To Siri with Love: A Mother, Her Autistic Son, and the Kindness of Machines

To Siri with Love: A Mother, Her Autistic Son, and the Kindness of Machines

by Judith Newman

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Product Details

ISBN-13: 9780062413635
Publisher: HarperCollins Publishers
Publication date: 08/07/2018
Pages: 256
Sales rank: 111,007
Product dimensions: 5.31(w) x 8.00(h) x 0.58(d)

About the Author

Judith Newman is the author of You Make Me Feel Like an Unnatural Woman. She is a regular contributor for The New York Times Style Section and People, and is a contributing editor to Allure and Prevention. She has written for Vanity Fair, Harper’s Bazaar, The Wall Street Journal, Vogue, Redbook, GQ, Marie Claire, and Cosmo. She and her sons live in Manhattan.

Table of Contents

Author's Note ix

Introduction xiii

1 Oh No 1

2 Why? 19

3 Again Again Again 31

4 I, Tunes 49

5 Vpoom 65

6 Blush 81

7 Go 93

8 Doc 111

9 Snore 123

10 To Siri With Love 133

11 Work It 145

12 Chums 159

13 Getting Some 175

14 Toast 193

15 Bye 205

Acknowledgments 219

Resource List 225

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To Siri with Love: A Mother, Her Autistic Son, and the Kindness of Machines 5 out of 5 based on 0 ratings. 1 reviews.
Anonymous More than 1 year ago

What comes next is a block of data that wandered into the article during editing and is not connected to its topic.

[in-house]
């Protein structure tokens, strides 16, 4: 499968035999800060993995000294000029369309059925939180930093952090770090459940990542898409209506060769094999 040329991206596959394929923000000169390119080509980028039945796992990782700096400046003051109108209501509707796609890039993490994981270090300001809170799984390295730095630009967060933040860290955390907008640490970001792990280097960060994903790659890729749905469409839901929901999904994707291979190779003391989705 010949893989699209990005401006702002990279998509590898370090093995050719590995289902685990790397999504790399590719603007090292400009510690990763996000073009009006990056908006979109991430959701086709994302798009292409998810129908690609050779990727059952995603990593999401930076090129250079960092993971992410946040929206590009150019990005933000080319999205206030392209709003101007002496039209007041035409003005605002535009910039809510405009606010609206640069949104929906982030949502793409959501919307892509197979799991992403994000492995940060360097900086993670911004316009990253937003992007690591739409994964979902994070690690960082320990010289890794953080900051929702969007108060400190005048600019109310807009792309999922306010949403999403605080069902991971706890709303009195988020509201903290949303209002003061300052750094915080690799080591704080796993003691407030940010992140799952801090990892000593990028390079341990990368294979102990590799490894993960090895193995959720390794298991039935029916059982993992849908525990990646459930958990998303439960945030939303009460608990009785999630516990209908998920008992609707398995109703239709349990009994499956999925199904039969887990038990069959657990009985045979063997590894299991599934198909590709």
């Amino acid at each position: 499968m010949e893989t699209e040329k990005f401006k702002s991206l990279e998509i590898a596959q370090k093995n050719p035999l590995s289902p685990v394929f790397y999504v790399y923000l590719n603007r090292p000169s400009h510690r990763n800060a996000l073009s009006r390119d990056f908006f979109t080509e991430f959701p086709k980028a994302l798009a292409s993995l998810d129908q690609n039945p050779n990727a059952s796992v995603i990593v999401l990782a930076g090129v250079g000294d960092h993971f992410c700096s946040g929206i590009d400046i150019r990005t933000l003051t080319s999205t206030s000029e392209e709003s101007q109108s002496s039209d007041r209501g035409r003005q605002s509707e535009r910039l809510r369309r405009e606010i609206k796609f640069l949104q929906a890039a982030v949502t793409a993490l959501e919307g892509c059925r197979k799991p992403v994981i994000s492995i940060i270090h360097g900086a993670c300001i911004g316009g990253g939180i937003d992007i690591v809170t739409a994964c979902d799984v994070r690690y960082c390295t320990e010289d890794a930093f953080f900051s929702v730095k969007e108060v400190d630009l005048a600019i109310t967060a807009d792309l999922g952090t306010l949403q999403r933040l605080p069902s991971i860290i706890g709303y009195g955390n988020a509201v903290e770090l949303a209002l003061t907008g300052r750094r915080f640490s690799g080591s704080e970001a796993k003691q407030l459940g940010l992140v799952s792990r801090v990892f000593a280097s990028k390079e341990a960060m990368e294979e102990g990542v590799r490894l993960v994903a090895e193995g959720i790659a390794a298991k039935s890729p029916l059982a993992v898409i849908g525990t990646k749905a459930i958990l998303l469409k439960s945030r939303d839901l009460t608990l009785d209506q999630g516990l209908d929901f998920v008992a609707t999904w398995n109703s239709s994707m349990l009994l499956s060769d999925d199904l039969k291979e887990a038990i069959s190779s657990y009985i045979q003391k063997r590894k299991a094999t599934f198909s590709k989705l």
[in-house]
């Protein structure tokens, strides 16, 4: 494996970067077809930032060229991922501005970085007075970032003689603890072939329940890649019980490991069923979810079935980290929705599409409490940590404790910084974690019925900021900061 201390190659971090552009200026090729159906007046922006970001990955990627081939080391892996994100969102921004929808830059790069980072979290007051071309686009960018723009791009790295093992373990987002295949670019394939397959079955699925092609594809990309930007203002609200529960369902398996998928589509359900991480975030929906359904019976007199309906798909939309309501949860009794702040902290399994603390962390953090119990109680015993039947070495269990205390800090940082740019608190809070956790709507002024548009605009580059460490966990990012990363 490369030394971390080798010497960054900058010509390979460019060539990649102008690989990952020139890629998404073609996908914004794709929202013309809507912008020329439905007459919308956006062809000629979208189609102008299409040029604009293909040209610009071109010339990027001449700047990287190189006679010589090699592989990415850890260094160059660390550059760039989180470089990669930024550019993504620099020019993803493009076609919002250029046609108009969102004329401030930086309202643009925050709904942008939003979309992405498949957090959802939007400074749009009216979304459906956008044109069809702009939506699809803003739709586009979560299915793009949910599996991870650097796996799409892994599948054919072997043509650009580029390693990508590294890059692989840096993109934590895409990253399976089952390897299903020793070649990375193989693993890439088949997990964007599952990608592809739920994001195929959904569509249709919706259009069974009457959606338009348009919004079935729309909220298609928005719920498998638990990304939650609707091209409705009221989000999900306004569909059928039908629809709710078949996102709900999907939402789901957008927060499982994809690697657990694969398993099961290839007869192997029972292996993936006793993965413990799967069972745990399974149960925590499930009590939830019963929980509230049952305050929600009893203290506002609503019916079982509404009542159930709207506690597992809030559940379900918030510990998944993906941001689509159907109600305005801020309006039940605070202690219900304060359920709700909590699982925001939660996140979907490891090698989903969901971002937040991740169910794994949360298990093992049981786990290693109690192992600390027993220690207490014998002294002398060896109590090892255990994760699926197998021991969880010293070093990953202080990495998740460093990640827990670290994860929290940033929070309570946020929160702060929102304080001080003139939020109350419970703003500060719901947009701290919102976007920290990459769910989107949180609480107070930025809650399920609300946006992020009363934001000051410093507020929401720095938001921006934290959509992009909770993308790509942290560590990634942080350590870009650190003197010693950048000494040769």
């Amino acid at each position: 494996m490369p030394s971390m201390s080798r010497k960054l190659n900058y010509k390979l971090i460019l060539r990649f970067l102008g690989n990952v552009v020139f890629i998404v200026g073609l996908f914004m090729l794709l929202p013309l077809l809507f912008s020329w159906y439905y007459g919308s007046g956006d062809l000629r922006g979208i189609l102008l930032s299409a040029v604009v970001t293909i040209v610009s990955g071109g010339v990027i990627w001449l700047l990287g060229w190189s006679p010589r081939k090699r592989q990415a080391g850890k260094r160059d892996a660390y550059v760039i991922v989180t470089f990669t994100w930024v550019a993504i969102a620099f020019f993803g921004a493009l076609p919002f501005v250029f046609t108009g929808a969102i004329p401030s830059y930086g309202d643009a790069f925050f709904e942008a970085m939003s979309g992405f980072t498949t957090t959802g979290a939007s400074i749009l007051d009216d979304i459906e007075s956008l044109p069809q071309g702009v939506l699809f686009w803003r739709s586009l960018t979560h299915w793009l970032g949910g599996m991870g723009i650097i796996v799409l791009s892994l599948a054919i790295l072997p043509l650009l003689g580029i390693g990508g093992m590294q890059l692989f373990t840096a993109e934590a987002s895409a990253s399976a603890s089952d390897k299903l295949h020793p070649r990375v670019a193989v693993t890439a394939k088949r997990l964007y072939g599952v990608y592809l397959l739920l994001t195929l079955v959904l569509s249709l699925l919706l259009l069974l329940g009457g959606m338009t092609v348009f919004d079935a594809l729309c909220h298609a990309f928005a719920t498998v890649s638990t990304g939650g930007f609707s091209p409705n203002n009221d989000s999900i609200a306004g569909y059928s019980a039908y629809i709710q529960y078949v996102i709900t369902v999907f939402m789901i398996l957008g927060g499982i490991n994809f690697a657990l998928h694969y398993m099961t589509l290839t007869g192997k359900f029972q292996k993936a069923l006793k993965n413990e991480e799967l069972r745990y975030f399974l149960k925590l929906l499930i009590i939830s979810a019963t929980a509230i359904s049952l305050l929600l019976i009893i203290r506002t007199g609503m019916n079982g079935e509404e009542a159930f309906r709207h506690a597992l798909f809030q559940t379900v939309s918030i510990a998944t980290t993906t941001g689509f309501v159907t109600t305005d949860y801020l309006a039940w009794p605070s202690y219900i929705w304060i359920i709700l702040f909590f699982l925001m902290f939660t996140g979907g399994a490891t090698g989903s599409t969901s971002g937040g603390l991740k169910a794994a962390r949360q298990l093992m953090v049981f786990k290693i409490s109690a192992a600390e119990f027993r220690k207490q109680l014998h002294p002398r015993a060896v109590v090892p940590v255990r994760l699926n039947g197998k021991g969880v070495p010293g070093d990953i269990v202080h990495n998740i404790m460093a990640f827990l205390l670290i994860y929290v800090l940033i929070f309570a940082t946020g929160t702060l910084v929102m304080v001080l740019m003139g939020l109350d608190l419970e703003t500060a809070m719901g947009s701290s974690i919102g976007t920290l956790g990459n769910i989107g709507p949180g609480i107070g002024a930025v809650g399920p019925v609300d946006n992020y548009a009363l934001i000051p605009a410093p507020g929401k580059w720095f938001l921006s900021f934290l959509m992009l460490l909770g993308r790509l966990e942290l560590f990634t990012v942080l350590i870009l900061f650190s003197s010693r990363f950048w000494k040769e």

"And there is the girl behind the counter too — I would as soon have her true history as the hundred and fiftieth life of Napoleon or seventieth study of Keats...." --Virginia Woolf Judith Newman says in her new book, To Siri with Love, that there are already many books about people with autism who have done extraordinary things and also about those who are severely impaired. So she set about to write of her seemingly ordinary family, focusing on her son, Gus, who is on the spectrum. The title of the book comes from a NY Times piece she did that went viral—how the iPhone’s Siri became an inexhaustible companion for Gus, a patient oracle. That’s the hook and an important theme, but the core of the work is family. We meet the characters: John--her eccentric but loving husband; Henry--Gus’s twin, who combines the wit of Groucho Marx with the hormones of a teenage boy; Newman herself, funny and self-deprecating but fiercely protective of Gus; and Gus, who loves trains and schedules and weather and Siri. The affection and connection between mother and son is warm and deep. One of the constant themes and tensions of the book is how much will Gus progress and trying to project what will his later, adult life be like. There is no easy answer provided, of course, but the love, support, nurturing, and humor of his family provide hope. His experience with Siri underlines how technology and machines are not always distancing; they can be a bridge for people with autism to approach the human world more slowly, carefully—on their own terms. Gus’s love of his possessions is more understandable—inanimate objects are more predictable than people. The trains with human faces in a television show combine both worlds—a bridge to reading facial and social cues and understanding emotions better, perhaps. The humor of the book didn’t surprise me—Newman is known as an extremely funny writer. I rarely laugh out loud reading even most humor books, but I did here. Even being familiar with the subject, I was surprised about how much more I learned about autism as a disorder and about how it affects people. Newman works in the instruction effectively, despite the book being primarily about her family. And I was surprised at how deeply moving the book was—not only regarding the challenges and issues they all have to face, but also about the love and humor and affection of their family. In the end, Gus is happy, and rather than pity him and his family, you envy them—their connection, their laughter, their embracing of their idiosyncrasies. A wonderful book--highly recommended.